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So, this weekend I had two objectives: the Jeep Fest parade, and start collecting parks. As you can see, I was able to grab three of them during this trip.


Setting aside my no-more-photos plan allowed me to visit the third park, Summit Lake, which is someplace I simply can’t go without taking pics. Sunsets there are simply too beautiful. (My favorite photo from Summit Lake isn’t a sunset at all, but sadly my only copies appear to be on a hard drive tucked away in storage, which hopefully still works.)

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Going to Summit Lake was the second-most serendipitous event of the weekend. (No, I haven’t gotten to the actual-most serendipitous event. Patience, grasshopper...although if you’re still reading at this point you’ve demonstrated more patience than I’d have thought possible. Especially from you. You know who you are.)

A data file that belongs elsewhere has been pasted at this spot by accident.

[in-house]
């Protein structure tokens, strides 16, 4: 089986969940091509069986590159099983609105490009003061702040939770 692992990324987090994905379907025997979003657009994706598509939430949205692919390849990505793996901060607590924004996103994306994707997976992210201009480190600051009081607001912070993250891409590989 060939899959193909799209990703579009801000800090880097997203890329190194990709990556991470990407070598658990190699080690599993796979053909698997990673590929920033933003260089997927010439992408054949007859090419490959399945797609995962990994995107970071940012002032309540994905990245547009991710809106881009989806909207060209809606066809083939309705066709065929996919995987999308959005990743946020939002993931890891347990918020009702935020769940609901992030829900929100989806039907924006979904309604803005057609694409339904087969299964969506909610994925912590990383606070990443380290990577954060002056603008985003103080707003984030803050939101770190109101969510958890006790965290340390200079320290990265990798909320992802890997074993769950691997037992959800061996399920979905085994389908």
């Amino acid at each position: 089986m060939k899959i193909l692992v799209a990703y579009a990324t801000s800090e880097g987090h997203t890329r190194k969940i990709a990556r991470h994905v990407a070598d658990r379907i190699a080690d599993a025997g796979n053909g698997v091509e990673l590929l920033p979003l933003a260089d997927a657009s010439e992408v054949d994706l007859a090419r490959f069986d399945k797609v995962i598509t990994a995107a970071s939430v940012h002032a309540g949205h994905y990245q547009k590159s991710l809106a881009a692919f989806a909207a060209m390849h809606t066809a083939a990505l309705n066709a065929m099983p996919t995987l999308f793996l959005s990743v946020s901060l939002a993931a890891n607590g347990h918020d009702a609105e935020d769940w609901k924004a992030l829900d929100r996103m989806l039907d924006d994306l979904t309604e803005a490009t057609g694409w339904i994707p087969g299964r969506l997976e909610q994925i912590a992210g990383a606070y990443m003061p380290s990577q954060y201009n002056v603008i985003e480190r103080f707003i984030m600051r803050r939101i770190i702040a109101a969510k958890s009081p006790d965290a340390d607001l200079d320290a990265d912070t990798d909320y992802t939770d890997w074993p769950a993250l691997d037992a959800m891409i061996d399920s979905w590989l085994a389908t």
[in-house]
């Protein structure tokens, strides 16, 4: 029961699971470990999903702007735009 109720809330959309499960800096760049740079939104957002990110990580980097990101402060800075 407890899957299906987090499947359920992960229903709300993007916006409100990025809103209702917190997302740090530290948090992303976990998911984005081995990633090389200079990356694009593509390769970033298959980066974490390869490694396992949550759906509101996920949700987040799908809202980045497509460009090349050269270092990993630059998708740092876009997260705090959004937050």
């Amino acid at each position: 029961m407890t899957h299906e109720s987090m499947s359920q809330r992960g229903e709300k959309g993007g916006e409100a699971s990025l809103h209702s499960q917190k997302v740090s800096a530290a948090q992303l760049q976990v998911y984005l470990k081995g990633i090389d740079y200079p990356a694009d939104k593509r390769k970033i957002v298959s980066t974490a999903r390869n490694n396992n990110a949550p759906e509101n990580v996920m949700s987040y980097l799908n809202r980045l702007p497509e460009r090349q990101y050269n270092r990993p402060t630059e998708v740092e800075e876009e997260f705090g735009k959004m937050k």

Summit Lake was, as usual, quite lovely, but (again, referring you to my own post, which I linked above and will link again because it really was a special evening) being able to spoil a family who I’ll never meet again, whose names I don’t even know, with a gift that will hopefully be around for a while was, indeed, very serendipitous.

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A few more photos from my visit before I proceed with the narrative.

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Another moment of serendipity, ranking nowhere near the top, was the arrival of a yellow and black Mini at Ouabache State Park (pronounced “Wabash”), parked one spot away from where a yellow and black classic Mustang had been parked a short time before.

Mainly I include this minor coincidence so I have an excuse to post the Mustang.

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The actual-most serendipitous encounter of the weekend was finding David Tracy.